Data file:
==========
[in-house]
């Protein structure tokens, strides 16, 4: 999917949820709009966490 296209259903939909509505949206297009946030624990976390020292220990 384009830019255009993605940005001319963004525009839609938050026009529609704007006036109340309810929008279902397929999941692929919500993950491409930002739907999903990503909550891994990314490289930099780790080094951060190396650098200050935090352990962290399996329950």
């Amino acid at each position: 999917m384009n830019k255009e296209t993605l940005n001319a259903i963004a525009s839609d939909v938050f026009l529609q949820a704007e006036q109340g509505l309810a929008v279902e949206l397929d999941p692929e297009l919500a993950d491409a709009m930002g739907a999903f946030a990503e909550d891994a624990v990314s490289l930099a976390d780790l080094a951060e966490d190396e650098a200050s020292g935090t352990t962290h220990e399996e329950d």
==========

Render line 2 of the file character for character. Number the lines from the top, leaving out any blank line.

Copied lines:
């Protein structure tokens, strides 16, 4: 999917949820709009966490 296209259903939909509505949206297009946030624990976390020292220990 384009830019255009993605940005001319963004525009839609938050026009529609704007006036109340309810929008279902397929999941692929919500993950491409930002739907999903990503909550891994990314490289930099780790080094951060190396650098200050935090352990962290399996329950």